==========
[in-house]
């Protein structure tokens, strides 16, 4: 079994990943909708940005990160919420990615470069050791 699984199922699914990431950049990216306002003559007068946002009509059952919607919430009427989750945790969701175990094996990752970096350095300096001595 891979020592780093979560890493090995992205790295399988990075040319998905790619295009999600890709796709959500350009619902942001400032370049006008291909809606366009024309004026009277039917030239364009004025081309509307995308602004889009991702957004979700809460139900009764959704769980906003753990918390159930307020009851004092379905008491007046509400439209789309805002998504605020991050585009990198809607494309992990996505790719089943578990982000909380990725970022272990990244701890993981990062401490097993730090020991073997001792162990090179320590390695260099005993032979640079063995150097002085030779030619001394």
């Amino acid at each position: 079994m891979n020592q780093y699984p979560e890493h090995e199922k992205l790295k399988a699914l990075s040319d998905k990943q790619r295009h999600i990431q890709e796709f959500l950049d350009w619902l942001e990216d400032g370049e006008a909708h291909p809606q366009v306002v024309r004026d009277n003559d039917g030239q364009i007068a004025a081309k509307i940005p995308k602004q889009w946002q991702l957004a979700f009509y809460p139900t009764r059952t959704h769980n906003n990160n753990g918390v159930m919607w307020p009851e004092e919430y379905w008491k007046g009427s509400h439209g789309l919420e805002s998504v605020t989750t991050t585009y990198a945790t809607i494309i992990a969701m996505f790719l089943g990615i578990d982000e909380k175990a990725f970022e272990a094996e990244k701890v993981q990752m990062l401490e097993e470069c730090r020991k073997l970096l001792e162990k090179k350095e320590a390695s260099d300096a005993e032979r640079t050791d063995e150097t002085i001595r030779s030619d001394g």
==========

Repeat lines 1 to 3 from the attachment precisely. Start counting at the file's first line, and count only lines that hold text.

[in-house]
């Protein structure tokens, strides 16, 4: 079994990943909708940005990160919420990615470069050791 699984199922699914990431950049990216306002003559007068946002009509059952919607919430009427989750945790969701175990094996990752970096350095300096001595 891979020592780093979560890493090995992205790295399988990075040319998905790619295009999600890709796709959500350009619902942001400032370049006008291909809606366009024309004026009277039917030239364009004025081309509307995308602004889009991702957004979700809460139900009764959704769980906003753990918390159930307020009851004092379905008491007046509400439209789309805002998504605020991050585009990198809607494309992990996505790719089943578990982000909380990725970022272990990244701890993981990062401490097993730090020991073997001792162990090179320590390695260099005993032979640079063995150097002085030779030619001394």
């Amino acid at each position: 079994m891979n020592q780093y699984p979560e890493h090995e199922k992205l790295k399988a699914l990075s040319d998905k990943q790619r295009h999600i990431q890709e796709f959500l950049d350009w619902l942001e990216d400032g370049e006008a909708h291909p809606q366009v306002v024309r004026d009277n003559d039917g030239q364009i007068a004025a081309k509307i940005p995308k602004q889009w946002q991702l957004a979700f009509y809460p139900t009764r059952t959704h769980n906003n990160n753990g918390v159930m919607w307020p009851e004092e919430y379905w008491k007046g009427s509400h439209g789309l919420e805002s998504v605020t989750t991050t585009y990198a945790t809607i494309i992990a969701m996505f790719l089943g990615i578990d982000e909380k175990a990725f970022e272990a094996e990244k701890v993981q990752m990062l401490e097993e470069c730090r020991k073997l970096l001792e162990k090179k350095e320590a390695s260099d300096a005993e032979r640079t050791d063995e150097t002085i001595r030779s030619d001394g």